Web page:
Japanese PM hurts Chinese Sentiments
By S. M. Hali
Japanese Prime Minister Shinzo Abe, in total disregard of international sentiments, blatantly paid homage to the Yasukuni Shrine last week where Class-A war criminals of World War II are honored. Reacting to this lack of sensitivity on the part of the Japanese Prime Minister, Chinese State Councilor Yang Jiechi stated that this act brazenly affronted people of all countries that once suffered from Japanese militarist aggression and colonial rule. It is a flagrant provocation to the peace-loving people of the entire world, a gross trampling upon historical justice and human conscience, and an outrageous challenge to the outcomes of the world’s victory in the war against fascism and the post-war international order established on the basis of the Charter of the United Nations. The perverse act by Abe has, as it should, aroused firm opposition and strong condemnation of the Chinese government and people and the international community.
Echoing the sentiments of all nations that have suffered the ignominy of Japanese occupation and the brutality of the Japanese invaders, Yang Jiechi pointed out that the issue of Yasukuni Shrine, in essence, boils down to whether or not the Japanese government is able to correctly look at and profoundly repent its past of militarist aggression and colonial rule. Abe is the Prime Minister of Japan. His visit to the Yasukuni Shrine is by no means a domestic affair of Japan, still less an act by an individual. Instead, it is a major issue of right and wrong that concerns aggression versus anti-aggression, justice versus evil, and light versus darkness. It is a fundamental issue of direction about whether Japan’s leader will adhere to the purposes and principles of the UN Charter and stay with the path of peaceful development. And it is a matter of major principle that bears on the political foundation of Japan’s relations with its Asian neighbors and the international community.
What Abe has done is pushing Japan toward a dangerous road that undermines the fundamental interests of people of all countries and of Japan. It is essential to note that Yang Jiechi highlighted the fact that the Chinese people cannot be insulted, nor can people of Asia and throughout the world be humiliated. He stressed that Abe must own up to the wrongdoing, correct the mistake and take concrete measures to remove its egregious impacts. He urged Abe to give up any illusion and mend his way; otherwise he will further discredit himself before Japan’s Asian neighbors and the international community and end up bringing shame to Japan in the annals of history.
Yasukuni is a Shinto shrine located in Chiyoda, Tokyo, Japan. It was founded by Emperor Meiji to commemorate individuals who had died in service of the Empire of Japan during the Meiji Restoration. The shrine’s purpose has been expanded over the years; the deities enshrined at the Honden shrine within Yasukuni currently include more than 2,466,000 individuals who died in conflicts spanning from the Boshin War of 1867 to the end of World War II.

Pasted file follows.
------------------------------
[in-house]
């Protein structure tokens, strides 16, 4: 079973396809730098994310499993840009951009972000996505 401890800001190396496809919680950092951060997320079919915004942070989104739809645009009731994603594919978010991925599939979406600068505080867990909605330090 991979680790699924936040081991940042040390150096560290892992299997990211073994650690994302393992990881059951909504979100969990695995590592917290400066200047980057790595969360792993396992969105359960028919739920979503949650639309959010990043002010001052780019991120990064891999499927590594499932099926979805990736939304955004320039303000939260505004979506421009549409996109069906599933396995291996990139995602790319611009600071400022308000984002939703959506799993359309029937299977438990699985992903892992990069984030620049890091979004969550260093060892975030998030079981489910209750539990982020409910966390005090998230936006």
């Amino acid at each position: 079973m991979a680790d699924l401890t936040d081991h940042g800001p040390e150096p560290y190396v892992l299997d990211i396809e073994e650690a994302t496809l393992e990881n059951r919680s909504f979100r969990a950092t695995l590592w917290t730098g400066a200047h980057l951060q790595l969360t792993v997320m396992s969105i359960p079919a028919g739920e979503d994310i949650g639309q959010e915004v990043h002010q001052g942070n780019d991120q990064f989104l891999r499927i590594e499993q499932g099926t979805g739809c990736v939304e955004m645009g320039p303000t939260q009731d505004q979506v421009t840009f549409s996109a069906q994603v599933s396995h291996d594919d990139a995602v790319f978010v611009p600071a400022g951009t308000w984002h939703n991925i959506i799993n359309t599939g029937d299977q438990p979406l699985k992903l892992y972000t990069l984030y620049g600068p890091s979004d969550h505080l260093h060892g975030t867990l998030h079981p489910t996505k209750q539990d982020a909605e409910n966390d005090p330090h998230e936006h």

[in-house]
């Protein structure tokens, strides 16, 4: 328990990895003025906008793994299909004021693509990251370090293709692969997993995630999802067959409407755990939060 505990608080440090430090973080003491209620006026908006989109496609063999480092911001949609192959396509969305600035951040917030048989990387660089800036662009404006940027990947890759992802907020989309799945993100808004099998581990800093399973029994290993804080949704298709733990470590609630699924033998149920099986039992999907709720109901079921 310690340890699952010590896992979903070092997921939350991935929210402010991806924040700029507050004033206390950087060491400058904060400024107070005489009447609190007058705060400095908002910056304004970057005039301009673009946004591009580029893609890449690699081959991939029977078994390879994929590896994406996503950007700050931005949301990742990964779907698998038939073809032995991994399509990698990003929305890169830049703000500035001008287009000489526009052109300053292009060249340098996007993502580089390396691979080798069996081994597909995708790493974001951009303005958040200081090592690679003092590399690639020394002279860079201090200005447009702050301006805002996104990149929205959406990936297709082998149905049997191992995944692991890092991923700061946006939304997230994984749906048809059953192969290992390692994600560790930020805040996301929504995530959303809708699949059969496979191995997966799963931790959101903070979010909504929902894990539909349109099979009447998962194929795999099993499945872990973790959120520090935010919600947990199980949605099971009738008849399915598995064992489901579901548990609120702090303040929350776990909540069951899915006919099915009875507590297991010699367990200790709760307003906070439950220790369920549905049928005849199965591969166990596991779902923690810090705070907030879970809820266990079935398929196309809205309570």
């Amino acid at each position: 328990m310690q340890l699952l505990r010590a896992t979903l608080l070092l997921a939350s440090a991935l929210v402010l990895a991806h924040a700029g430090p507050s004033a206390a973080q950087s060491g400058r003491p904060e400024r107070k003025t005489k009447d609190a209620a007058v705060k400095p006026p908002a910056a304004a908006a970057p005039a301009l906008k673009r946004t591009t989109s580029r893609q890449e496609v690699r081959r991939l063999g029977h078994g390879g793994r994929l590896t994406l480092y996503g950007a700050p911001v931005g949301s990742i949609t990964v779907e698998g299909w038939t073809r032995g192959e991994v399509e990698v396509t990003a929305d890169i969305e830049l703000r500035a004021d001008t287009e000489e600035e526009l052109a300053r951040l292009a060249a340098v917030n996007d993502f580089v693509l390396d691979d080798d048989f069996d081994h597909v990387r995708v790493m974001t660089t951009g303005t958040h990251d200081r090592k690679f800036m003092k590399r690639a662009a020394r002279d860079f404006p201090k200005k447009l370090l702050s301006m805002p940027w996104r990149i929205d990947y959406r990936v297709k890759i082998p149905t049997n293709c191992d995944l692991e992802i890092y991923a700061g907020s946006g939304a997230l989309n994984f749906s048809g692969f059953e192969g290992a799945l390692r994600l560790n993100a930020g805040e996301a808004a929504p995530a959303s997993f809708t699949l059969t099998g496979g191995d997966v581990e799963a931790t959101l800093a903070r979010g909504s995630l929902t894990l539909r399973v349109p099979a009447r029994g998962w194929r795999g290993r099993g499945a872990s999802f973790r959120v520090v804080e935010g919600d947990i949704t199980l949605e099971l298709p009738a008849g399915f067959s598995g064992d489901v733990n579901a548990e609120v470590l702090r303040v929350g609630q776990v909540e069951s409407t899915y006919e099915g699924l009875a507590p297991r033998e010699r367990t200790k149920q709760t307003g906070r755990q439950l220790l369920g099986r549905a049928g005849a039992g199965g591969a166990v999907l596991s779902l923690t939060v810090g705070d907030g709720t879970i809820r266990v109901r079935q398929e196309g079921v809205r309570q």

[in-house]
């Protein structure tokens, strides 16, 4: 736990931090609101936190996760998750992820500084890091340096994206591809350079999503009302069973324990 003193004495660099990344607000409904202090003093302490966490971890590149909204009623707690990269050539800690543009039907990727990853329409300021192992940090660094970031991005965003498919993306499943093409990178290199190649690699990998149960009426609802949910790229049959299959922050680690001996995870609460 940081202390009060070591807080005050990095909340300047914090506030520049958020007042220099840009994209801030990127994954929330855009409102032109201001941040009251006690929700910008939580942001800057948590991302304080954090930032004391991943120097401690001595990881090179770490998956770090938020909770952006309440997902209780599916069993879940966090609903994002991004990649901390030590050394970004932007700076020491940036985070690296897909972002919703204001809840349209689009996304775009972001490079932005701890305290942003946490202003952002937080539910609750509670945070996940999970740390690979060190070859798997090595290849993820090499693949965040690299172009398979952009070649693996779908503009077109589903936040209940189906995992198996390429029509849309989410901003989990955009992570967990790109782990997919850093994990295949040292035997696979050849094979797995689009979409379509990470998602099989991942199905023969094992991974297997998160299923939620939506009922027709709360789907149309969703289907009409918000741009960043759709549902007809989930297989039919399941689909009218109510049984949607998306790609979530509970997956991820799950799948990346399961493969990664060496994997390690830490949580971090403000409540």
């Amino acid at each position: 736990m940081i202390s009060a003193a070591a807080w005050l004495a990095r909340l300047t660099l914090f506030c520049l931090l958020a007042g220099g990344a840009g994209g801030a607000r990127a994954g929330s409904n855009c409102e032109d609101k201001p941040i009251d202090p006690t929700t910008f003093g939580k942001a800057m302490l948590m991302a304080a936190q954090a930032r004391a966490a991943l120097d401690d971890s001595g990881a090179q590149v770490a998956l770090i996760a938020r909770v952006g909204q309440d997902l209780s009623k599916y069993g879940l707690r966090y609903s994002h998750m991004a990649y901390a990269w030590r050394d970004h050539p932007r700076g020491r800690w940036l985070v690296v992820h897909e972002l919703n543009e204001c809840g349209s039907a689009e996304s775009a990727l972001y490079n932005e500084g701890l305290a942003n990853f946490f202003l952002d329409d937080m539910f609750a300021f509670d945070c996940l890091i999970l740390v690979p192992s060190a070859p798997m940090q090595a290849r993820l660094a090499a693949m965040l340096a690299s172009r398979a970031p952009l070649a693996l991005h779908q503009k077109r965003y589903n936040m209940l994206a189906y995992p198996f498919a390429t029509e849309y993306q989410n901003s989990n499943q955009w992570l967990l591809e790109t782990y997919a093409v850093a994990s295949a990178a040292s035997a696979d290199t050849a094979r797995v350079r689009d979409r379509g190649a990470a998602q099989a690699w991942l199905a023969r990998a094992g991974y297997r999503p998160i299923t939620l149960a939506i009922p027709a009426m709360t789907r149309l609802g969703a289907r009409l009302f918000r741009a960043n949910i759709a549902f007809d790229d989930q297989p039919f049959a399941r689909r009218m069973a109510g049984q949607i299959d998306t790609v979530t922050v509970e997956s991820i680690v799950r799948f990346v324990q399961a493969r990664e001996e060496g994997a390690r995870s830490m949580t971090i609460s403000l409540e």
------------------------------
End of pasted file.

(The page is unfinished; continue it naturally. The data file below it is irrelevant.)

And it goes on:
Controversies and political tension with China and South Korea arose due to the enshrinement at Yasukuni of many war criminals from World War II, including 14 Class A war criminals who committed heinous crimes to the victimized Asian peoples remain honored there and the historical revisionism in its accounts of Japan’s actions in the War, and intensified following visits by senior government officials such as various prime ministers.
The war of aggression against China waged by militarist Japan inflicted untold calamities on the Chinese people, and the invading Japanese army committed the Nanjing Massacre and many other heinous atrocities. China suffered as many as 35 million casualties and 600 billion US dollars in direct and indirect losses. Abe has refused to assume historical responsibilities or own up to Japan’s past crimes. Instead, he has gone to so far as to worship Class-A war criminals.
The Japanese leader’s visit to the Yasukuni Shrine is, in nature, an attempt to whitewash the history of aggression and colonialism by militarist Japan, overturn the just trial of Japanese militarism by the international community and challenge the outcome of WWII and the post-war international order.
The behavior of Japanese leader sparked international condemnation and disappointment. The Russian government stated Russia’s position is fully consistent with China regarding the Yasukuni Shrine issue, expressing dissatisfaction with the attitude of the Japanese government towards the results of World War II. The United States expressed its disappointment over Abe’s visit to the Yasukuni Shrine, stressing that would exacerbate tensions with its neighbors. South Korea, Singapore and other Asian countries have also expressed strong condemnation and regret.
China-Japan relations have been beset by continuous, serious difficulties since the Japanese side created the farce of “purchasing” the Diaoyu Islands last year. More recently, Japan has deliberately stirred up “China threat” hysteria in military and security fields to undermine China’s security interests. Instead of reining in his acts, the Japanese leader has gone out of his way to once again create a serious incident on the issue of history, thus erecting a new, major political barrier to the improvement and development of bilateral ties. The Japanese side must bear the responsibility for all the consequences arising there from.
Strangely, for the last seven years no Japanese Prime Minister had visited the shrine but Abe chose to do so when China and Japan are locked in verbal debates over the controversy created by Japan over the Diaoyo islands.
In all fairness, the Japanese Prime Minister should have avoided raking up old wounds at these testing times and be more mindful of the feelings of its neighbors rather than score brownie points domestically.